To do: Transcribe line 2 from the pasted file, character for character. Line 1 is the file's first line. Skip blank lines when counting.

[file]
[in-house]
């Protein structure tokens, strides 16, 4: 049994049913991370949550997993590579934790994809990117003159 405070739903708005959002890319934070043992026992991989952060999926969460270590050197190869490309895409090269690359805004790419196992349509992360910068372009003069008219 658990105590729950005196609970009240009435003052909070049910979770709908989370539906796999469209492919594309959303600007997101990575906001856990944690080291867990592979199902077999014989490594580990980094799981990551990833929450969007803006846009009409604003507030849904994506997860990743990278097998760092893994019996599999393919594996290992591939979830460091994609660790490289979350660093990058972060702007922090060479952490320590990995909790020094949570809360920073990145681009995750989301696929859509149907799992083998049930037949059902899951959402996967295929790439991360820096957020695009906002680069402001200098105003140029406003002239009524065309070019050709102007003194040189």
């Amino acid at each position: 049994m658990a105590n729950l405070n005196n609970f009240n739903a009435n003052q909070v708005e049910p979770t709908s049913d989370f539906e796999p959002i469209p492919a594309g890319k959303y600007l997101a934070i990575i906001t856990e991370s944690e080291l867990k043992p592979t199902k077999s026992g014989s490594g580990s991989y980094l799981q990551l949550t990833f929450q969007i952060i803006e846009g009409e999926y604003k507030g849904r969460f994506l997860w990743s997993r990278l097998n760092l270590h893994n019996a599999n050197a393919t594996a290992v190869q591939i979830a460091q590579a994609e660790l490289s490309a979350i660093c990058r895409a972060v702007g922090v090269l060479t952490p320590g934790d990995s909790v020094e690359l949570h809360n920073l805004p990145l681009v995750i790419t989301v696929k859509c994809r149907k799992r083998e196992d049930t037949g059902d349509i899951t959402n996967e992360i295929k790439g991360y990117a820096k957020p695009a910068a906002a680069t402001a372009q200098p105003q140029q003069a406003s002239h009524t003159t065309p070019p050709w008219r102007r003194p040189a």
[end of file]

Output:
């Protein structure tokens, strides 16, 4: 049994049913991370949550997993590579934790994809990117003159 405070739903708005959002890319934070043992026992991989952060999926969460270590050197190869490309895409090269690359805004790419196992349509992360910068372009003069008219 658990105590729950005196609970009240009435003052909070049910979770709908989370539906796999469209492919594309959303600007997101990575906001856990944690080291867990592979199902077999014989490594580990980094799981990551990833929450969007803006846009009409604003507030849904994506997860990743990278097998760092893994019996599999393919594996290992591939979830460091994609660790490289979350660093990058972060702007922090060479952490320590990995909790020094949570809360920073990145681009995750989301696929859509149907799992083998049930037949059902899951959402996967295929790439991360820096957020695009906002680069402001200098105003140029406003002239009524065309070019050709102007003194040189």